One thing that struck me about The Dark Knight Rises was how relevant it was. In many instances, the events of this film may feel a little too far from happening, but the havoc that Bane unleashes on Gotham is something that isn't too far from reality. Would we need a man who dresses up to deliver justice? It sounds like an insane idea, but Nolan makes it seem completely normal. That comes through most prominently in this film, considering Batman is barely present. Instead of dwelling on Batman delivering justice, we get to see the man behind the mask wondering why he feels the need to put that mask on. The Dark Knight Rises is probably the most emotionally charged film of the series, and probably one of the most emotionally charged blockbuster spectacles ever. We see Bruce Wayne fall time and time again, and while we shouldn't understand why he continues to try and rise above his failures, thanks to Bale's dedicated performance and the way Nolan crafts the character, we do. Needless to say, I was crying quite heavily towards the end - who knew that one rich guy with a whole lot of gadgets could be so inspiring?
Even though we don't see a lot of Bruce Wayne or Batman like we have in the other films, there are some great performances filling the film around him. Tom Hardy is terrifying as Bane, who loses points for not craving the same anarchy or chaos as the Joker, but is definitely more calculated with his actions. Hardy is an imposing figure, with pretty much the figure of a human hulk. He's also an imposing presence on screen, as well, who for once leads us to fear for Batman's physical safety. Not all superheroes can be invincible, and Bane definitely proves that. Along with Bane, we have new arrivals Miranda Tate and John Blake played by Marion Cotillard and Joseph Gordon-Levitt respectively, who turn in marvellous performances. Returning actors Gary Oldman, Michael Caine and Morgan Freeman all add points to their 'legend' cards (I just imagine they have those) with their heartfelt performances closing out the trilogy brilliantly. Both Liam Neeson and Cillian Murphy both make small appearances, thus making the ties between The Dark Knight Rises and Batman Begins a lot stronger than the ties between the second and third films. But it is Anne Hathaway who steals the show with her cool, multi-faceted take on Selina Kyle/Catwoman. She fits into Gotham seamlessly, kicking ass like no woman ever has on film, and commands the screen even if we're never quite sure of her agenda. Anyone who doubted her capability for a role like this needs to get their ass kicked by Hathaway, and then they'll be sorry.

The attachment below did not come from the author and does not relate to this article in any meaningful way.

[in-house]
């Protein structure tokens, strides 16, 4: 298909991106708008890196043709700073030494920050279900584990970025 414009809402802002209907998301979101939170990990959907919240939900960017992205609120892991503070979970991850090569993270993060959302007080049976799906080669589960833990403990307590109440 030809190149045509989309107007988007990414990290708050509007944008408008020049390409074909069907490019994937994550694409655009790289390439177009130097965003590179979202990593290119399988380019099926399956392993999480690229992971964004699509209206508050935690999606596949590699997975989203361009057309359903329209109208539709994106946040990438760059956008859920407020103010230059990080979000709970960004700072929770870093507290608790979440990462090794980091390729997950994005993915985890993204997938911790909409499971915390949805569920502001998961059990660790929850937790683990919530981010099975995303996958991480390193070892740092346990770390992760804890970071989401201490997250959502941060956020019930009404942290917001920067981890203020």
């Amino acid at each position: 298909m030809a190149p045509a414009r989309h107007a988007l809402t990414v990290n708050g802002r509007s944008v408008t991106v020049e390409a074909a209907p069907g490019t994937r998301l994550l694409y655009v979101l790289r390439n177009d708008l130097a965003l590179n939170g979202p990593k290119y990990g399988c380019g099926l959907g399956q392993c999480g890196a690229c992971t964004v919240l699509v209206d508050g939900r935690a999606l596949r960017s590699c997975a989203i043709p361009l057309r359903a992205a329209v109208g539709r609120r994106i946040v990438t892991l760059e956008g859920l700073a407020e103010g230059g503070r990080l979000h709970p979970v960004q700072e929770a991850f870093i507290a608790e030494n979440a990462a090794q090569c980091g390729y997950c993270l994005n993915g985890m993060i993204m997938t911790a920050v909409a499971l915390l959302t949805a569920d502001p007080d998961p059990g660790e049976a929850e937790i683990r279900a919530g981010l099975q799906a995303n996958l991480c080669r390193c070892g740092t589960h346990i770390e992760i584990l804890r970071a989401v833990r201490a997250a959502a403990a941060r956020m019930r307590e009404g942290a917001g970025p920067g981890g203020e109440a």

The Dark Knight Rises may be a shade disappointing (and there are a few minor flaws) considering the lead up, but it is still a beyond fantastic film. Christopher Nolan's ability to make these wonderful spectacles that fill up a cinema is something beyond my comprehension. I do hope that this gives him the Academy love he deserves, not only for this film itself, but for the entire trilogy. If he doesn't, I guess it really doesn't matter. This man, who avoids CGI where he can, doesn't believe in 3D and shoots on film as opposed to digital, has not only continued on the legend of cinema, but has also expanded on the old-fashioned ideals and given them a modern twist. And that's the beauty of his work - which is ever present in his latest masterpiece.
What I got: